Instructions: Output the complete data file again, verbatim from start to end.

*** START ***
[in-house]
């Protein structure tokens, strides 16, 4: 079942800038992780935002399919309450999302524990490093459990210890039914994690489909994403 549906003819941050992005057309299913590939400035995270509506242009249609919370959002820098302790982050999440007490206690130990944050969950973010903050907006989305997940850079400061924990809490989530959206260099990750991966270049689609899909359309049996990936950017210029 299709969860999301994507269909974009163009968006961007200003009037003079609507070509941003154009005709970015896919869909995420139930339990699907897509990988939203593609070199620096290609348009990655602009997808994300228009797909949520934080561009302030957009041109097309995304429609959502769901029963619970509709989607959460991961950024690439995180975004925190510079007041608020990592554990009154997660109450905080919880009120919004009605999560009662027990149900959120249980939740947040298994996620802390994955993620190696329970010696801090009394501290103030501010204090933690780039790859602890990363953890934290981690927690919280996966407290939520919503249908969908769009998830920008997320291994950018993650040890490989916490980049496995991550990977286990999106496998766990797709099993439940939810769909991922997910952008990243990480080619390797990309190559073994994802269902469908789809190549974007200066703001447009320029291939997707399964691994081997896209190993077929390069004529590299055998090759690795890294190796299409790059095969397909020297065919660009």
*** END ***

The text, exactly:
[in-house]
């Protein structure tokens, strides 16, 4: 079942800038992780935002399919309450999302524990490093459990210890039914994690489909994403 549906003819941050992005057309299913590939400035995270509506242009249609919370959002820098302790982050999440007490206690130990944050969950973010903050907006989305997940850079400061924990809490989530959206260099990750991966270049689609899909359309049996990936950017210029 299709969860999301994507269909974009163009968006961007200003009037003079609507070509941003154009005709970015896919869909995420139930339990699907897509990988939203593609070199620096290609348009990655602009997808994300228009797909949520934080561009302030957009041109097309995304429609959502769901029963619970509709989607959460991961950024690439995180975004925190510079007041608020990592554990009154997660109450905080919880009120919004009605999560009662027990149900959120249980939740947040298994996620802390994955993620190696329970010696801090009394501290103030501010204090933690780039790859602890990363953890934290981690927690919280996966407290939520919503249908969908769009998830920008997320291994950018993650040890490989916490980049496995991550990977286990999106496998766990797709099993439940939810769909991922997910952008990243990480080619390797990309190559073994994802269902469908789809190549974007200066703001447009320029291939997707399964691994081997896209190993077929390069004529590299055998090759690795890294190796299409790059095969397909020297065919660009």